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Repeat Drunk Driver Gets 40 Years For Deaths Of Two Sisters In Santa Fe

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Repeat DWI offender James Ruiz has been sentenced to 40 years in prison for the killing of two teenage sisters in a drunken driving crash on Santa Fe’s Cerrillos Road from last year.

Ruiz, 36, of Albuquerque, received his sentence this afternoon during a hearing in front of state District Judge Michael Vigil.

The sentencing comes on the heels of Ruiz’s guilty plea in September on vehicular homicide charges for the deaths of Del Lynn Peshalkai, 19, and Deshauna Peshlakai, 17, both of Naschitti.

The sisters were killed March 6, 2010 when Ruiz barrelled a truck into the rear end of a Chevy Sedan that was carrying the young women and their parents, who were injured in the wreck.

The family was in Santa Fe for a basketball tournament.

Ruiz was very drunk that night. A blood draw taken from him after his arrest registered his blood alcohol content at 0.22 percent, nearly three times the presumed level of intoxication for a driver in New Mexico.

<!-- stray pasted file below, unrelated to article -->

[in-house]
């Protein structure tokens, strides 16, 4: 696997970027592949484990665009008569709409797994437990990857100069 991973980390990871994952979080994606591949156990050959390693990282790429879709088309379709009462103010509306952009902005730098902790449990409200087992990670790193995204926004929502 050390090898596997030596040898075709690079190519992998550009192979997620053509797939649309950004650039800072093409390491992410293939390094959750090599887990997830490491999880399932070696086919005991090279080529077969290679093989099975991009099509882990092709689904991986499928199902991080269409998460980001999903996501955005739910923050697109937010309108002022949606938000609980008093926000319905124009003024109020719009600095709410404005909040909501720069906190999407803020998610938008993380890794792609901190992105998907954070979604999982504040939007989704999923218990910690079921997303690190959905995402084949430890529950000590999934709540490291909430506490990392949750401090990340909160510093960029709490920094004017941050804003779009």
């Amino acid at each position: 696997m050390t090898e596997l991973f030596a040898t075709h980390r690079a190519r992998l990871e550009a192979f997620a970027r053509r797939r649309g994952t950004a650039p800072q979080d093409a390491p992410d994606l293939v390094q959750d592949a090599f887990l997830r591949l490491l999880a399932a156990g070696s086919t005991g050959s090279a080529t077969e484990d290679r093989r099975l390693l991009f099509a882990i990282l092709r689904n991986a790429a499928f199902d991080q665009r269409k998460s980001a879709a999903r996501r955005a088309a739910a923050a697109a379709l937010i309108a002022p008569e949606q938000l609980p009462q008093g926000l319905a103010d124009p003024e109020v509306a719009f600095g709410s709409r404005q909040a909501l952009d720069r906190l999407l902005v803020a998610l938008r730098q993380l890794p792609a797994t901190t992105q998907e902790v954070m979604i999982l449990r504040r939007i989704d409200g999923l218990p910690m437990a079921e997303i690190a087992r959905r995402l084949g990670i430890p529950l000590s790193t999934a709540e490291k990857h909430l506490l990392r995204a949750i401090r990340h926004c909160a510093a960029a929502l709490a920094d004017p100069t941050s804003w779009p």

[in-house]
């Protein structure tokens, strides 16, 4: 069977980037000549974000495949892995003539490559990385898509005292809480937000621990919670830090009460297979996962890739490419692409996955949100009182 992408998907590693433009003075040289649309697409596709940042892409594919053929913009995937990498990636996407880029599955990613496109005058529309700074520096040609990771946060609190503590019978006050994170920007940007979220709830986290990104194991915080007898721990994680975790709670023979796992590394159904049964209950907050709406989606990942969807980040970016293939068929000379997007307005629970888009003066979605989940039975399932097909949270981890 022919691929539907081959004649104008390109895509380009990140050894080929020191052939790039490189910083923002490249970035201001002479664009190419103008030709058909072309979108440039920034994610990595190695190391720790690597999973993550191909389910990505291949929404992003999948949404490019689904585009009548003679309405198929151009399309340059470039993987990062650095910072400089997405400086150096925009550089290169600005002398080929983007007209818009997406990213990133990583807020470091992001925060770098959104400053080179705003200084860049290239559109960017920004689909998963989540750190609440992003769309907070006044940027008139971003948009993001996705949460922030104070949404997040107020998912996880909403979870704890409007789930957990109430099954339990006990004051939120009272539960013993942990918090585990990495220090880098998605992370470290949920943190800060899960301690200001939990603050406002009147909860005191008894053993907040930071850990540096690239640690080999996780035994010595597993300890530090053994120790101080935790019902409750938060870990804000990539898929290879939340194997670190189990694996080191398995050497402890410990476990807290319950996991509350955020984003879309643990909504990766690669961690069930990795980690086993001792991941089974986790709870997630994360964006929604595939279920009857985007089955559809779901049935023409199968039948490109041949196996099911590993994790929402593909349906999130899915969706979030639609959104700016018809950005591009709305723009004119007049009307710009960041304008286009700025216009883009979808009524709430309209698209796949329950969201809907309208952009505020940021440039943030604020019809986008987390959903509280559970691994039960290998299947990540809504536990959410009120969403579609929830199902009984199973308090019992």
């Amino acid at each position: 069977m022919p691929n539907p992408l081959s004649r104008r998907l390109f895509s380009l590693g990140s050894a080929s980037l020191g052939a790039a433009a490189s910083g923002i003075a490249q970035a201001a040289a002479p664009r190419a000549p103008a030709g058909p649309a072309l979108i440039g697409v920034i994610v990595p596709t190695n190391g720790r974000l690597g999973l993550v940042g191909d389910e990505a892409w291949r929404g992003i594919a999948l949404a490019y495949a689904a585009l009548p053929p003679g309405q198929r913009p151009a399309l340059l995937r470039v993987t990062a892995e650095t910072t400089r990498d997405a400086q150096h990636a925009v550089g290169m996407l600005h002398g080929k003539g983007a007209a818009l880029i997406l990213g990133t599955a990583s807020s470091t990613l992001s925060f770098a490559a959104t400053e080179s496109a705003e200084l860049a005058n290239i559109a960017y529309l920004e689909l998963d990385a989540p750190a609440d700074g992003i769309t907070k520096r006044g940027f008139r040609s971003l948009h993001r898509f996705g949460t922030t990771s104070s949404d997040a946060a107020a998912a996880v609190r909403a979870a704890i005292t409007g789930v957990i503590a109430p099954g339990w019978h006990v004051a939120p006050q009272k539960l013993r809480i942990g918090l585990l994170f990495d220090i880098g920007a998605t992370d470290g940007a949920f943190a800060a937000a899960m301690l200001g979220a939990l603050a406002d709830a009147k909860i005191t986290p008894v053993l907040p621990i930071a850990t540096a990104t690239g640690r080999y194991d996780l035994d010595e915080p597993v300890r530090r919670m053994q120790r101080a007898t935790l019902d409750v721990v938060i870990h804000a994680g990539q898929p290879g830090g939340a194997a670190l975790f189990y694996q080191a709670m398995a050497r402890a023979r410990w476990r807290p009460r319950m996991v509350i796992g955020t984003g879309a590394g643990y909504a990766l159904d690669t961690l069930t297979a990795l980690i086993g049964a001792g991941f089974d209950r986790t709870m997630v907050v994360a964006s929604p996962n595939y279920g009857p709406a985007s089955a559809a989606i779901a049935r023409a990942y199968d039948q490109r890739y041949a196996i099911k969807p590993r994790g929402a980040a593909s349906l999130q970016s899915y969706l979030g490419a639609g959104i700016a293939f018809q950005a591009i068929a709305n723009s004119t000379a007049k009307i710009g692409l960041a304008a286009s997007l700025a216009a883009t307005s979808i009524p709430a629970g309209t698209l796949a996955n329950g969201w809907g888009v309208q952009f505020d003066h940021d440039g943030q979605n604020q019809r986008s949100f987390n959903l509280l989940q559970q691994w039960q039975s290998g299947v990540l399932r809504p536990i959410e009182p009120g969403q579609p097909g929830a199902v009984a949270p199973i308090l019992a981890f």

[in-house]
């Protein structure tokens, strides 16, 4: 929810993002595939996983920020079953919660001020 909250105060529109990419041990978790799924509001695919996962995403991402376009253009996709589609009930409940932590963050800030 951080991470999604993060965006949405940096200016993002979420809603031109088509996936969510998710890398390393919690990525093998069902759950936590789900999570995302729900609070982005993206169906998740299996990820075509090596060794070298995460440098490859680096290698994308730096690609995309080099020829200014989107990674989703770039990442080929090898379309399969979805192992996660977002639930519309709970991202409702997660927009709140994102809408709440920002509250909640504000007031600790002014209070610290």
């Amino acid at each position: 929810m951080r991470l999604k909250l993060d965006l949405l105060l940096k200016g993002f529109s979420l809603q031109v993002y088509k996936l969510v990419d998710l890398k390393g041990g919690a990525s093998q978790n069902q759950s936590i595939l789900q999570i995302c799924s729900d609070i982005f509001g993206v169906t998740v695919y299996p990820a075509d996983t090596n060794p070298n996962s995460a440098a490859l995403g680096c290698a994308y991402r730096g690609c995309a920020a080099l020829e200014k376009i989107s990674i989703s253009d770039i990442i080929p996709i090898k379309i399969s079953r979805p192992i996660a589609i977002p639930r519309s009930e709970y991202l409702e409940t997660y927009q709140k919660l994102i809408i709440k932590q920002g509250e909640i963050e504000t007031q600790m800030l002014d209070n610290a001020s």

Ruiz had been drinking with two friends at the Blue Corn Cafe and Brewery in south Santa Fe when he got behind the wheel of a truck that belonged to one of the drinking buddies he was with that night. The group ordered several drinks and left without paying their tab.

The wreck happened just moments after the group left the Blue Corn.

Last month, Ruiz pleaded guilty to two counts of vehicular homicide. He also pleaded guilty to two counts of  great bodily harm or injury of a human being by vehicle for the injuries suffered by the sisters’ parents, David Peshlakai and Darlene Thomas.

The charges carried 16 years in prison. But its Ruiz’s history of driving drunk that accounts for the other 24 years he must spend behind bars as a repeat offender. During his plea hearing, Ruiz admitted to having three past DWI convictions, going back to 1995. Each prior conviction adds up to four years behind bars for each vehicular homicide and great bodily injury count.

Under the plea, Ruiz must serve at least half of the 40 year sentence before he receives any “good time” credits that can go toward an early release.

And there is also the potential of another 26 years hanging over Ruiz’s head if he violates the terms of his five-year probation once he is released from prison — 24 of those years stems from prior convictions.

 

 

 

 

 

 

 

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